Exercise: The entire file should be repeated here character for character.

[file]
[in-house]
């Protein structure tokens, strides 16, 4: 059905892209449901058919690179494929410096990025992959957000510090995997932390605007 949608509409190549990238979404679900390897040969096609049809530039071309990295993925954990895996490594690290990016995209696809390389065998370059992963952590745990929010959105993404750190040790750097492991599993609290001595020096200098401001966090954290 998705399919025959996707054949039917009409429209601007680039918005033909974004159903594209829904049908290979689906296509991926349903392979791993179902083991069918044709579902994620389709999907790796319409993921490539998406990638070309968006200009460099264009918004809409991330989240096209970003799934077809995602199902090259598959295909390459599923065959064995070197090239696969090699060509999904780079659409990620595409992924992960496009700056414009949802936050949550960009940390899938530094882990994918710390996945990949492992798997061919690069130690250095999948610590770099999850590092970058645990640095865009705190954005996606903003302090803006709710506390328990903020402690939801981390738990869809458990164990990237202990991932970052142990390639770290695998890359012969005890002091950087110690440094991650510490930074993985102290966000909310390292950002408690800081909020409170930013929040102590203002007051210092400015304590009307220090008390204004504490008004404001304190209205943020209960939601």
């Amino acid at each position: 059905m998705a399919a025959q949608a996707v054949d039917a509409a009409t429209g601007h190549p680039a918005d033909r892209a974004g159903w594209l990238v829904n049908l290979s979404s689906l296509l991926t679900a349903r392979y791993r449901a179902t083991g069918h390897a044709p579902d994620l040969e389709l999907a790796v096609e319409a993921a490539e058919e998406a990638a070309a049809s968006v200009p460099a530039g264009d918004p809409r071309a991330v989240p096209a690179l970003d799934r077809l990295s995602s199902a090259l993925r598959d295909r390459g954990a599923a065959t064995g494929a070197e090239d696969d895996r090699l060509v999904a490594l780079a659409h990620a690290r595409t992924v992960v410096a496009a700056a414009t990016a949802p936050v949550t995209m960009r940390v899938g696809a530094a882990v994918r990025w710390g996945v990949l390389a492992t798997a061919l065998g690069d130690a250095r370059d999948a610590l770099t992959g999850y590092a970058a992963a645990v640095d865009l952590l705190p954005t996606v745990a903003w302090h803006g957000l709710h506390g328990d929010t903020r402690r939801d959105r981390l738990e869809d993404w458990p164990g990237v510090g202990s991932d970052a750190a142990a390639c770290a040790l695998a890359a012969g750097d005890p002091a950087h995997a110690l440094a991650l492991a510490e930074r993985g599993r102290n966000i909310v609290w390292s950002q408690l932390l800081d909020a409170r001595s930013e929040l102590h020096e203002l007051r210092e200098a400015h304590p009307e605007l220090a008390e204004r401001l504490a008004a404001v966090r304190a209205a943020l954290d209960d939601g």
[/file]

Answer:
[in-house]
């Protein structure tokens, strides 16, 4: 059905892209449901058919690179494929410096990025992959957000510090995997932390605007 949608509409190549990238979404679900390897040969096609049809530039071309990295993925954990895996490594690290990016995209696809390389065998370059992963952590745990929010959105993404750190040790750097492991599993609290001595020096200098401001966090954290 998705399919025959996707054949039917009409429209601007680039918005033909974004159903594209829904049908290979689906296509991926349903392979791993179902083991069918044709579902994620389709999907790796319409993921490539998406990638070309968006200009460099264009918004809409991330989240096209970003799934077809995602199902090259598959295909390459599923065959064995070197090239696969090699060509999904780079659409990620595409992924992960496009700056414009949802936050949550960009940390899938530094882990994918710390996945990949492992798997061919690069130690250095999948610590770099999850590092970058645990640095865009705190954005996606903003302090803006709710506390328990903020402690939801981390738990869809458990164990990237202990991932970052142990390639770290695998890359012969005890002091950087110690440094991650510490930074993985102290966000909310390292950002408690800081909020409170930013929040102590203002007051210092400015304590009307220090008390204004504490008004404001304190209205943020209960939601």
């Amino acid at each position: 059905m998705a399919a025959q949608a996707v054949d039917a509409a009409t429209g601007h190549p680039a918005d033909r892209a974004g159903w594209l990238v829904n049908l290979s979404s689906l296509l991926t679900a349903r392979y791993r449901a179902t083991g069918h390897a044709p579902d994620l040969e389709l999907a790796v096609e319409a993921a490539e058919e998406a990638a070309a049809s968006v200009p460099a530039g264009d918004p809409r071309a991330v989240p096209a690179l970003d799934r077809l990295s995602s199902a090259l993925r598959d295909r390459g954990a599923a065959t064995g494929a070197e090239d696969d895996r090699l060509v999904a490594l780079a659409h990620a690290r595409t992924v992960v410096a496009a700056a414009t990016a949802p936050v949550t995209m960009r940390v899938g696809a530094a882990v994918r990025w710390g996945v990949l390389a492992t798997a061919l065998g690069d130690a250095r370059d999948a610590l770099t992959g999850y590092a970058a992963a645990v640095d865009l952590l705190p954005t996606v745990a903003w302090h803006g957000l709710h506390g328990d929010t903020r402690r939801d959105r981390l738990e869809d993404w458990p164990g990237v510090g202990s991932d970052a750190a142990a390639c770290a040790l695998a890359a012969g750097d005890p002091a950087h995997a110690l440094a991650l492991a510490e930074r993985g599993r102290n966000i909310v609290w390292s950002q408690l932390l800081d909020a409170r001595s930013e929040l102590h020096e203002l007051r210092e200098a400015h304590p009307e605007l220090a008390e204004r401001l504490a008004a404001v966090r304190a209205a943020l954290d209960d939601g």